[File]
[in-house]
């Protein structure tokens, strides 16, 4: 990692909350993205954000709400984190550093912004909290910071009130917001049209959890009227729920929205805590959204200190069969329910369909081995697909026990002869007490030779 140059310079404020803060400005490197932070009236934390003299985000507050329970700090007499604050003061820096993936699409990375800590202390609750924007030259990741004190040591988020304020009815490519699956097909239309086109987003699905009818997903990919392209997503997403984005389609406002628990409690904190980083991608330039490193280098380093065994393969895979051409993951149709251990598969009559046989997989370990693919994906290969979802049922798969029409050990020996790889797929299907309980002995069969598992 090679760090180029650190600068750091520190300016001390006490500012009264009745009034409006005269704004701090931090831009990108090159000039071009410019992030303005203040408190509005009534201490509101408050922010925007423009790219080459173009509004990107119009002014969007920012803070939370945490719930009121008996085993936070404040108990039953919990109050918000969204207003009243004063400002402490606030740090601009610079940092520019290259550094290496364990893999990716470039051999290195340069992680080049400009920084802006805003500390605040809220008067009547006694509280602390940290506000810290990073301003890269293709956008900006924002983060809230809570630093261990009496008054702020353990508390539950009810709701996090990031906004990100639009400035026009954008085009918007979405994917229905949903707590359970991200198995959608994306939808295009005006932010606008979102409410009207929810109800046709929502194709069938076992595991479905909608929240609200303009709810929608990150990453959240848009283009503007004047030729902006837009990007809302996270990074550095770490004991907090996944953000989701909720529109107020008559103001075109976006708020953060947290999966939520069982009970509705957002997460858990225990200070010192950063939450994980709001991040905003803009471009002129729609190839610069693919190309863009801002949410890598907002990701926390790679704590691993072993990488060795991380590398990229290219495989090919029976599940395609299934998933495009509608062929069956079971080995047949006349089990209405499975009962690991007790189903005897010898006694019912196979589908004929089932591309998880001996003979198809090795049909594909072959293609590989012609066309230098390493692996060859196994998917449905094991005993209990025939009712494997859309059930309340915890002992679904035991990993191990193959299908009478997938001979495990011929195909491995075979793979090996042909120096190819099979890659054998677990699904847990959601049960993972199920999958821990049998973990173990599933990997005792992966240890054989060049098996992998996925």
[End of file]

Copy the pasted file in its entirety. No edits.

[in-house]
């Protein structure tokens, strides 16, 4: 990692909350993205954000709400984190550093912004909290910071009130917001049209959890009227729920929205805590959204200190069969329910369909081995697909026990002869007490030779 140059310079404020803060400005490197932070009236934390003299985000507050329970700090007499604050003061820096993936699409990375800590202390609750924007030259990741004190040591988020304020009815490519699956097909239309086109987003699905009818997903990919392209997503997403984005389609406002628990409690904190980083991608330039490193280098380093065994393969895979051409993951149709251990598969009559046989997989370990693919994906290969979802049922798969029409050990020996790889797929299907309980002995069969598992 090679760090180029650190600068750091520190300016001390006490500012009264009745009034409006005269704004701090931090831009990108090159000039071009410019992030303005203040408190509005009534201490509101408050922010925007423009790219080459173009509004990107119009002014969007920012803070939370945490719930009121008996085993936070404040108990039953919990109050918000969204207003009243004063400002402490606030740090601009610079940092520019290259550094290496364990893999990716470039051999290195340069992680080049400009920084802006805003500390605040809220008067009547006694509280602390940290506000810290990073301003890269293709956008900006924002983060809230809570630093261990009496008054702020353990508390539950009810709701996090990031906004990100639009400035026009954008085009918007979405994917229905949903707590359970991200198995959608994306939808295009005006932010606008979102409410009207929810109800046709929502194709069938076992595991479905909608929240609200303009709810929608990150990453959240848009283009503007004047030729902006837009990007809302996270990074550095770490004991907090996944953000989701909720529109107020008559103001075109976006708020953060947290999966939520069982009970509705957002997460858990225990200070010192950063939450994980709001991040905003803009471009002129729609190839610069693919190309863009801002949410890598907002990701926390790679704590691993072993990488060795991380590398990229290219495989090919029976599940395609299934998933495009509608062929069956079971080995047949006349089990209405499975009962690991007790189903005897010898006694019912196979589908004929089932591309998880001996003979198809090795049909594909072959293609590989012609066309230098390493692996060859196994998917449905094991005993209990025939009712494997859309059930309340915890002992679904035991990993191990193959299908009478997938001979495990011929195909491995075979793979090996042909120096190819099979890659054998677990699904847990959601049960993972199920999958821990049998973990173990599933990997005792992966240890054989060049098996992998996925």